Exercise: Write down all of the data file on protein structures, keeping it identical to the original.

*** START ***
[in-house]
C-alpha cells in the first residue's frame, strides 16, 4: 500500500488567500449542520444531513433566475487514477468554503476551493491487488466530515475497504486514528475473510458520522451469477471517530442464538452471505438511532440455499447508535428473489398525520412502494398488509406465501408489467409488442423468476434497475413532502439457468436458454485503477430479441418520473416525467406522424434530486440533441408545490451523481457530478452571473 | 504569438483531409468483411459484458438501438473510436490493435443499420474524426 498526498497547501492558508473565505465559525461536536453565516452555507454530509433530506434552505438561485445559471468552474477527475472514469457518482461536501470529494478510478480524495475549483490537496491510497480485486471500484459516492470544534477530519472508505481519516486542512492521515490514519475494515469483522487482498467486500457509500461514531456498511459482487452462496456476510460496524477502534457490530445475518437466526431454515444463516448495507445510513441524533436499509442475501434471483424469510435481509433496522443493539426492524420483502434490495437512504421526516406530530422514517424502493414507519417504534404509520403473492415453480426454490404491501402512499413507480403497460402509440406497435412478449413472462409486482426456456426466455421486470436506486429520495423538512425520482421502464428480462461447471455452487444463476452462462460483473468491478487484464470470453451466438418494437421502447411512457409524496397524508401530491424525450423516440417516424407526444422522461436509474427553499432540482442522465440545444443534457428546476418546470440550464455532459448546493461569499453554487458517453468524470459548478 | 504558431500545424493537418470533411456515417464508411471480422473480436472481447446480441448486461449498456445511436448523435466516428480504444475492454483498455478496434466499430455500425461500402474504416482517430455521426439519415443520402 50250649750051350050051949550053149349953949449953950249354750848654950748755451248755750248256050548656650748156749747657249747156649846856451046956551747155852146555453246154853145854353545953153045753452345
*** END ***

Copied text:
[in-house]
C-alpha cells in the first residue's frame, strides 16, 4: 500500500488567500449542520444531513433566475487514477468554503476551493491487488466530515475497504486514528475473510458520522451469477471517530442464538452471505438511532440455499447508535428473489398525520412502494398488509406465501408489467409488442423468476434497475413532502439457468436458454485503477430479441418520473416525467406522424434530486440533441408545490451523481457530478452571473 | 504569438483531409468483411459484458438501438473510436490493435443499420474524426 498526498497547501492558508473565505465559525461536536453565516452555507454530509433530506434552505438561485445559471468552474477527475472514469457518482461536501470529494478510478480524495475549483490537496491510497480485486471500484459516492470544534477530519472508505481519516486542512492521515490514519475494515469483522487482498467486500457509500461514531456498511459482487452462496456476510460496524477502534457490530445475518437466526431454515444463516448495507445510513441524533436499509442475501434471483424469510435481509433496522443493539426492524420483502434490495437512504421526516406530530422514517424502493414507519417504534404509520403473492415453480426454490404491501402512499413507480403497460402509440406497435412478449413472462409486482426456456426466455421486470436506486429520495423538512425520482421502464428480462461447471455452487444463476452462462460483473468491478487484464470470453451466438418494437421502447411512457409524496397524508401530491424525450423516440417516424407526444422522461436509474427553499432540482442522465440545444443534457428546476418546470440550464455532459448546493461569499453554487458517453468524470459548478 | 504558431500545424493537418470533411456515417464508411471480422473480436472481447446480441448486461449498456445511436448523435466516428480504444475492454483498455478496434466499430455500425461500402474504416482517430455521426439519415443520402 50250649750051350050051949550053149349953949449953950249354750848654950748755451248755750248256050548656650748156749747657249747156649846856451046956551747155852146555453246154853145854353545953153045753452345